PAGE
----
Ever since my sister had to replace all the faucets in her RV because the anode rod in the water heater had totally disintegrated, I’ve replaced the rod in mine every season. But there’s another item that should be considered: the electric heating element.
We stay in state parks with hookups, so we pretty much always use the electric heater for our hot water needs. There were some bad smells from the hot water on our last trip so I decided to see if the element had failed. We were still getting hot water but with a bad smell. The picture below shows what it looked like after four years of use. Even though it is a more complex job to change it out, your readers may want to consider changing the element as well as the anode rod. —George, 2019 Forest River Micro Lite 21FBRS
Thanks for the tip and photo. Yes, if you have an electric/liquid propane model water heater, you should also check the heating element each year as well as the anode rod in Suburban models. Atwood does not have an anode rod but does have the heating element in the 120-volt models.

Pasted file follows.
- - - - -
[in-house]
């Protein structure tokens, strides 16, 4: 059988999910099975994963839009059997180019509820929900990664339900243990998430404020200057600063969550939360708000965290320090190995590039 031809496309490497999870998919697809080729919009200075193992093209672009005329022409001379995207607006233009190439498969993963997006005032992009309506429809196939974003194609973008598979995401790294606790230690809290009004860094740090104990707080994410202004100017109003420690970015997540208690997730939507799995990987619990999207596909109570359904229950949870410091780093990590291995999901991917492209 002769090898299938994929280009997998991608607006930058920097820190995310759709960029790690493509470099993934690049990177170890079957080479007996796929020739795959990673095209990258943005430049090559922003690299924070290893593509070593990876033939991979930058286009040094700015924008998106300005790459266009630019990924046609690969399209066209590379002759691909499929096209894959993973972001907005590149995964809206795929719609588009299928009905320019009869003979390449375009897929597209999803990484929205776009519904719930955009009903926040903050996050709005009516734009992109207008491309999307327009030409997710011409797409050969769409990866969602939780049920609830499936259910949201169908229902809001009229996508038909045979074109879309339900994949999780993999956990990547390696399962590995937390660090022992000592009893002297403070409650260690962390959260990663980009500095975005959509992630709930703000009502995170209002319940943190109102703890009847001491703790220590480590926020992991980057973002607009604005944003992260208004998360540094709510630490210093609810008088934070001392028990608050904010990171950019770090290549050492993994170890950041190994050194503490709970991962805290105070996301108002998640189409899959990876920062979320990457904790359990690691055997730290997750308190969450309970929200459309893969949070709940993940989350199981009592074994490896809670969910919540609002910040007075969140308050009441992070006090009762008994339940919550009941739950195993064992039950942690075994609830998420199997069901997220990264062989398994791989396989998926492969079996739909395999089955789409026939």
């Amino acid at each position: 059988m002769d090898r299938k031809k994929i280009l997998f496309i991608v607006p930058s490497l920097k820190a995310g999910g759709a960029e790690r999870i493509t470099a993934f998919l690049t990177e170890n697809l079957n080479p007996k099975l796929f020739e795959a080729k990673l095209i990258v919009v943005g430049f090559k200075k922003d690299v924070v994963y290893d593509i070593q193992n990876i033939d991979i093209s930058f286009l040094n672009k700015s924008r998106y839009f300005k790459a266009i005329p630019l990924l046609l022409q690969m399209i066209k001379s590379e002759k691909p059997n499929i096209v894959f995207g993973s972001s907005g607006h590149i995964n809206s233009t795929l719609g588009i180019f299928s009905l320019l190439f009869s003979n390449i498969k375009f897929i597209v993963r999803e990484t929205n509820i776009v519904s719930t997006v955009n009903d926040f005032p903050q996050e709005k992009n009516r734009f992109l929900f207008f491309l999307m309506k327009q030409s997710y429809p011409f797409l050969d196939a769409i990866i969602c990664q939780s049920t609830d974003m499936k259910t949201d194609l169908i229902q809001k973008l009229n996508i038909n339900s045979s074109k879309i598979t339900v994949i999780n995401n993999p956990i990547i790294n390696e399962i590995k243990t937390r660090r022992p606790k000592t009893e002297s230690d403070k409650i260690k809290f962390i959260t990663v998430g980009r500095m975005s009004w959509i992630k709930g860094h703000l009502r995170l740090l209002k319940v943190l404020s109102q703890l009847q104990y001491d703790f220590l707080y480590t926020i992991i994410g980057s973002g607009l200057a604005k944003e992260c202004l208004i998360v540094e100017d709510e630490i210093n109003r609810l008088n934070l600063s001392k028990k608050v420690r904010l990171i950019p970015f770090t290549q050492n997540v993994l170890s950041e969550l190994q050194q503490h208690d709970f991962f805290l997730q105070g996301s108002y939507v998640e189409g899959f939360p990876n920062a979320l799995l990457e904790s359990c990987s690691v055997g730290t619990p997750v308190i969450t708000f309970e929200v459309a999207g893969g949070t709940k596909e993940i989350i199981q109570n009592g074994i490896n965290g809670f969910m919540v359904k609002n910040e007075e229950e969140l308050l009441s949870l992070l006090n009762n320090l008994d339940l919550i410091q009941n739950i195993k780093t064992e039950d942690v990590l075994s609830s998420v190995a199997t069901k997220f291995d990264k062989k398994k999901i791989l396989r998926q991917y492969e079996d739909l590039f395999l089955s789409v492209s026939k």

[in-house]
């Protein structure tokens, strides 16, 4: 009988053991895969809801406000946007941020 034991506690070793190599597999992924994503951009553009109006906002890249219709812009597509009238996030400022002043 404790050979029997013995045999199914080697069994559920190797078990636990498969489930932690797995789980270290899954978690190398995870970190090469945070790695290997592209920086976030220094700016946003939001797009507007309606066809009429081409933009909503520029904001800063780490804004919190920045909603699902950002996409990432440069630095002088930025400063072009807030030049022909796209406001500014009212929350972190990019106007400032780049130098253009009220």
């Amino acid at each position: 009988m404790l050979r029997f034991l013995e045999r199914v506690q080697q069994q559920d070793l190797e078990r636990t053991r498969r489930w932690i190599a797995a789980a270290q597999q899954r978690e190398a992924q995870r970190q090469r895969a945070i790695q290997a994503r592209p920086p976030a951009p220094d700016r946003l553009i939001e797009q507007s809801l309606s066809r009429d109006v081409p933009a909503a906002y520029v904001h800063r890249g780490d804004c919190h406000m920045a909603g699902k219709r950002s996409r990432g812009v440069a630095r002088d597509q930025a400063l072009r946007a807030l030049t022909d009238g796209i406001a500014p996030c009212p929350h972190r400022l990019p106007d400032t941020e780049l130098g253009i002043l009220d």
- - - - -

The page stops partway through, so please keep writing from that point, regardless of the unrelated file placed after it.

If heating rod goes bad
Another issue with a heating rod is if it does go bad, the element can short out and ruin your water heater. So, it is a good idea to remove the heating element and the anode rod each year and inspect them for wear and any separation or an open circuit, which means there is a break in the metal.
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RV’s water heater doesn’t get water hot on LP but does on 120 volts. Why?
My Suburban water heater (16 gallons) works, but when it uses propane, the hot water isn’t nearly as hot as it is when heated using 120 volts. Is there a way to increase the water temperature when using propane? Thank you in advance. —Terry, 2018 Arctic Fox 29-5T
Dave Solberg is a leading expert in the RV industry and the author of the “RV Handbook.”
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